d) Paul quotes questions from 'Chloe's people' (1 Corinthians 1:11) and answers them in his letter called 1 Corinthians. Paul quotes incorrect beliefs such as "I have the right to do anything" and corrects them by saying not everything is beneficial. He quotes them saying "I have the right to do anything" and corrects them by saying they should not be mastered by anything. He quotes them saying "Food for the stomach" (apparently a euphemism that sex is needed for the body), and Paul corrects them by saying the body is not meant for sexual immorality (1 Corinthians 6:12-13). Paul quotes them saying "It is good for a man not to have sexual relations with a woman" but corrects them by saying each husband and wife should have sexual relations with their spouse, by mutual consent (1 Corinthians 7:1-7). He quotes them discussing women who pray or prophesy aloud in the gathered assembly and does not tell them to stop; instead tells them the churches have no such requirement on how women dress while speaking publicly (1 Corinthians 11:5, 16). He quotes them saying "We all possess knowledge" and corrects them by saying that knowledge puffs up while love builds up (1 Corinthians 8:1). Paul goes on to say that love is more important than gifts of prophecying, teaching, miracles or speaking in tongues (1 Corinthians 12:27-13:1). In her work The Making of Biblical Womanhood, (3) Beth Allison Bar points to verses about women keeping silent in the churches as quotes from the Corinthians, with Paul's bold criticism being "What? came the word of God out from you?" (1 Corinthians 14:34-36 KJV). In fact, Paul tells women how to behave when they pray and prophesy aloud in the gathered assembly, and does not tell them to stop (1 Corinthians 11:5).
Lucy Peppiatt, in her book Women and Worship at Corinth (4) , suggests there are additional, longer passages where Paul quotes the incorrect beliefs and corrects them. He quotes them incorrectly saying that men must uncover their heads and women must cover their heads (1 Corinthians 11:4-5) and corrects them, ridiculing them that if it is a disgrace for a woman to uncover her head, she may as well have it all shaved off, a sign of shame (v. 6). Paul quotes the incorrect beliefs that a man is the glory of God and the woman is the glory of man and a woman ought to cover her head (v. 7-10). Paul corrects them, saying a woman ought to have authority over her own head since men and women depend on one another, God created both, and none of the assemblies of God requires women to cover their heads (v. 11-16).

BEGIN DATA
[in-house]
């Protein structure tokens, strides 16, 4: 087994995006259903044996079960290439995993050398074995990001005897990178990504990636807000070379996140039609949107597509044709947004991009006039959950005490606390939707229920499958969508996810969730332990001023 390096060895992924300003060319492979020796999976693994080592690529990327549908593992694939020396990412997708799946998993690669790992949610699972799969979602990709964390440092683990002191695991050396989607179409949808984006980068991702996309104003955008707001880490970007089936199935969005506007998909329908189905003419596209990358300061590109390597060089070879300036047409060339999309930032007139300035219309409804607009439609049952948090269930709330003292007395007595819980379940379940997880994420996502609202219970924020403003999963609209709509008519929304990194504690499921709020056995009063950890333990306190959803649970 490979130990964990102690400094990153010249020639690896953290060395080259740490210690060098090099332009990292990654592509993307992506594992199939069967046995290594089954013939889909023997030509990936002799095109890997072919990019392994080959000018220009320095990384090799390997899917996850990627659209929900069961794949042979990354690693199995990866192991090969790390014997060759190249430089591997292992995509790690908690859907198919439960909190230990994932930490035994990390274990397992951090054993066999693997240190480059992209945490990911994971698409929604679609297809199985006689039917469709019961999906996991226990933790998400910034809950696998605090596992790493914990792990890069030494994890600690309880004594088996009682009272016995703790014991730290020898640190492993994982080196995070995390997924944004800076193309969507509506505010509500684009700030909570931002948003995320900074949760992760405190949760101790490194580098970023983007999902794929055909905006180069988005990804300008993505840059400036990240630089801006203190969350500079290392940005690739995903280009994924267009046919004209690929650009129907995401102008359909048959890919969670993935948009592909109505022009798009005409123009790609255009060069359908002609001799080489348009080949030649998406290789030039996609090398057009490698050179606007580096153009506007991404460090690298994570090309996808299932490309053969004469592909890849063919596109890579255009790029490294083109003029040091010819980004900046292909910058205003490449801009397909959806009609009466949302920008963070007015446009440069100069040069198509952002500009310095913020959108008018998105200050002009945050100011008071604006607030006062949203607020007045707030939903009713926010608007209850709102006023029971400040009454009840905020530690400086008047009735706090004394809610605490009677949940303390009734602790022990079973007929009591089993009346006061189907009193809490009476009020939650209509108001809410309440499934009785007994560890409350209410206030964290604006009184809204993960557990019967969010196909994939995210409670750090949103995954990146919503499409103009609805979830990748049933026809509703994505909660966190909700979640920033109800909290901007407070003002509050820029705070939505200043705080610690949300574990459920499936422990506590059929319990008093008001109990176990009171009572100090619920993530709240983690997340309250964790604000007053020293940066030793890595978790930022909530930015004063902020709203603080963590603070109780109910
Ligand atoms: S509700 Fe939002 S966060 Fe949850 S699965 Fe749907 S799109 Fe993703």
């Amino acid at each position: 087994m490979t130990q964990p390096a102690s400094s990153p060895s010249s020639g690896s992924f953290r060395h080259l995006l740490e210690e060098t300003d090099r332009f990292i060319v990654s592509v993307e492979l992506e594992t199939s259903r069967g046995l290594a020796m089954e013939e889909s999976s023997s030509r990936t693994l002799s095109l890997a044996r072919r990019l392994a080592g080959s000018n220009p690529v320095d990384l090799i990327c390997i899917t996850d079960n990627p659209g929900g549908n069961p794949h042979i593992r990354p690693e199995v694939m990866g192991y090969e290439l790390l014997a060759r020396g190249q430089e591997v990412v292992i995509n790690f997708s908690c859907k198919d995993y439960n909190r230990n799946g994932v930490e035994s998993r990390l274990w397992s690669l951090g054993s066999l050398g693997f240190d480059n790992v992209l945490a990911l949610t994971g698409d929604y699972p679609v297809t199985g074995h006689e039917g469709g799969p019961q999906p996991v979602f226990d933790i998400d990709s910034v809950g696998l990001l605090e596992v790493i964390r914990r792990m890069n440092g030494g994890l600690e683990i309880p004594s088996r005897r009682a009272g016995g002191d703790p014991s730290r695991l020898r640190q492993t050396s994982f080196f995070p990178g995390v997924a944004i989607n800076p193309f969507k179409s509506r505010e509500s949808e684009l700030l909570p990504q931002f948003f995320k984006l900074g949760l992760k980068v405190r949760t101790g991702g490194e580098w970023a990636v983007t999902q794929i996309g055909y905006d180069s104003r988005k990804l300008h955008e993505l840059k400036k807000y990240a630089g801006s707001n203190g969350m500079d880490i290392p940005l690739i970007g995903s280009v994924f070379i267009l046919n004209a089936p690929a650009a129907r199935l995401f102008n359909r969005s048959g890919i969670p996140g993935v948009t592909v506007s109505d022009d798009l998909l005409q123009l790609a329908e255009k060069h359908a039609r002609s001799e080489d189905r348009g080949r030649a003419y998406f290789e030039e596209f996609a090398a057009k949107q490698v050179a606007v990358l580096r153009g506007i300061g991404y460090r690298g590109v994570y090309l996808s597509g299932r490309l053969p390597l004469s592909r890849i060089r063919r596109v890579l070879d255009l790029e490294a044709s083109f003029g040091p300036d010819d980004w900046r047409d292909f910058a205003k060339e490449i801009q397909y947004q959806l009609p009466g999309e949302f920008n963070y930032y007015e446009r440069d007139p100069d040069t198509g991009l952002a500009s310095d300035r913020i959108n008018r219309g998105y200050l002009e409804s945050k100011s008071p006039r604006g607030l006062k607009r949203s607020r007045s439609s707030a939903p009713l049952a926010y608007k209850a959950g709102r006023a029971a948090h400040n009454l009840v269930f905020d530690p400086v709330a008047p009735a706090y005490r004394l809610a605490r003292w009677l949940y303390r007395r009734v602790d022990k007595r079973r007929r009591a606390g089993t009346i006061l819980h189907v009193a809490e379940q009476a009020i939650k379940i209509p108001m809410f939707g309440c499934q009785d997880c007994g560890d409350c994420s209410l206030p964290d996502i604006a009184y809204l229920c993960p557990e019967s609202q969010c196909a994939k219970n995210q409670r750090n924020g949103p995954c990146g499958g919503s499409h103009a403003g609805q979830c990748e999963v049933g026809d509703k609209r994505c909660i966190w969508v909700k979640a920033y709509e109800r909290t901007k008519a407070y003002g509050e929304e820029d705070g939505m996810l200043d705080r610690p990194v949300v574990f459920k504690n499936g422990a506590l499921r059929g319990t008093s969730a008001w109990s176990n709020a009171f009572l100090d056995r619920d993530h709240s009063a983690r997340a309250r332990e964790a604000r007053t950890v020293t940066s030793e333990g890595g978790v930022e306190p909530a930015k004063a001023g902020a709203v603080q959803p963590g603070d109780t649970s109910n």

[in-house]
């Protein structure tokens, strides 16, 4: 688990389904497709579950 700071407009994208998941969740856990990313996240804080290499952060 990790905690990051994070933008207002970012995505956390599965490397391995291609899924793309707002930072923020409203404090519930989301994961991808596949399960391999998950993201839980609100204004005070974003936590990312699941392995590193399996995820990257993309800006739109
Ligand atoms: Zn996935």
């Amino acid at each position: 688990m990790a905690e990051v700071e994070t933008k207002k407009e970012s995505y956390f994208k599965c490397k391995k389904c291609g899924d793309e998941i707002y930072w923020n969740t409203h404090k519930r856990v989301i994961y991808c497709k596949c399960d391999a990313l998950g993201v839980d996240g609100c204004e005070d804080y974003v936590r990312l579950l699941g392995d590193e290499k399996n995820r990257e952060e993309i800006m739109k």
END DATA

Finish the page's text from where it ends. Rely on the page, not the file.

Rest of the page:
Bruce C. E. Fleming (5) author of The Book of Eden, agrees that 1 Corinthians quotes and refutes incorrect practices and that the passage aims to build unity among believers.
Dr. Cynthia Long Westfall, (6) the author of Paul and Gender, explains that the passage in 1 Corinthians 11 is not about women being submissive to men; it is Paul giving women agency and authority over their own head covering.
Theologian Marg Mowczko (7) explains that Paul corrects problems in the Ephesian church. This passage corrects both men and women and does not address women in ministry. In fact, Paul encourages both men and women to use the gifts God gives them to build up the body of believers (Romans 12:6-8, 1 Corinthians 12:23, Ephesians 4:11). In 1 Timothy, Paul is addressing three groups: (8)
angry, quarrelling men (1 Timothy 2:8)
wealthy women showing expensive hairstyles and clothing (1 Timothy 2:9-10)
an individual woman (v. 11-15)
This individual woman needed to stop teaching until she submits to learning the correct doctrine. Many Ephesians worshipped the goddess Artemis, and the woman may have been teaching false doctrines (9) to new believers. Some Artemis worshippers believed Eve was formed first, and assisted in the birth of Adam, making Artemis the protector of women in labour. Artemis saw women as wiser than men because Eve sought knowledge in the Garden of Eden, while Adam was deceived. Paul corrected these false doctrines.
Artemis honoured chastity, so the woman in question may have been bullying her husband into abstaining from sex because she believed giving birth would make her impure or could put her life or salvation at risk. Paul may be reassuring her that she will be saved [by Christ] even through the [ritually unclean and physically risky] birth process.
Dr. Cynthia Long Westfall points out (10) that Paul may be encouraging the women to tu